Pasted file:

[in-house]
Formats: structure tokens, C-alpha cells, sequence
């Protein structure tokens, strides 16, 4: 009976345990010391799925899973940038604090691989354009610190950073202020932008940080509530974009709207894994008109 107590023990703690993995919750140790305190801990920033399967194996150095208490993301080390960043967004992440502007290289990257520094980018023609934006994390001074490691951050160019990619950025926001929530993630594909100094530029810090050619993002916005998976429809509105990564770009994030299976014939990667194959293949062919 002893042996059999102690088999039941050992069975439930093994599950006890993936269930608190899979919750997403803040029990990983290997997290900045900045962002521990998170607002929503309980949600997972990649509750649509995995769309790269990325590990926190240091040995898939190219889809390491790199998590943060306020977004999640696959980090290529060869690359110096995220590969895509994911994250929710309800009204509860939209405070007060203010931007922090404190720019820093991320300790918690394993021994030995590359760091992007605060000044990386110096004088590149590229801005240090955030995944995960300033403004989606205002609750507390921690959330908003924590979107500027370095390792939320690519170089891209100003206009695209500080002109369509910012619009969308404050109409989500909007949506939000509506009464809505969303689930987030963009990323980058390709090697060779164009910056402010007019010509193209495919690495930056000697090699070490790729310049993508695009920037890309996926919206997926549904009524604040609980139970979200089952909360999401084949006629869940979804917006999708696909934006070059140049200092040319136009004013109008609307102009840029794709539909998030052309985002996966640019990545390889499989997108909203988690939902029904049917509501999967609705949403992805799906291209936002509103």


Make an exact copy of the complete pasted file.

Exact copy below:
[in-house]
Formats: structure tokens, C-alpha cells, sequence
């Protein structure tokens, strides 16, 4: 009976345990010391799925899973940038604090691989354009610190950073202020932008940080509530974009709207894994008109 107590023990703690993995919750140790305190801990920033399967194996150095208490993301080390960043967004992440502007290289990257520094980018023609934006994390001074490691951050160019990619950025926001929530993630594909100094530029810090050619993002916005998976429809509105990564770009994030299976014939990667194959293949062919 002893042996059999102690088999039941050992069975439930093994599950006890993936269930608190899979919750997403803040029990990983290997997290900045900045962002521990998170607002929503309980949600997972990649509750649509995995769309790269990325590990926190240091040995898939190219889809390491790199998590943060306020977004999640696959980090290529060869690359110096995220590969895509994911994250929710309800009204509860939209405070007060203010931007922090404190720019820093991320300790918690394993021994030995590359760091992007605060000044990386110096004088590149590229801005240090955030995944995960300033403004989606205002609750507390921690959330908003924590979107500027370095390792939320690519170089891209100003206009695209500080002109369509910012619009969308404050109409989500909007949506939000509506009464809505969303689930987030963009990323980058390709090697060779164009910056402010007019010509193209495919690495930056000697090699070490790729310049993508695009920037890309996926919206997926549904009524604040609980139970979200089952909360999401084949006629869940979804917006999708696909934006070059140049200092040319136009004013109008609307102009840029794709539909998030052309985002996966640019990545390889499989997108909203988690939902029904049917509501999967609705949403992805799906291209936002509103």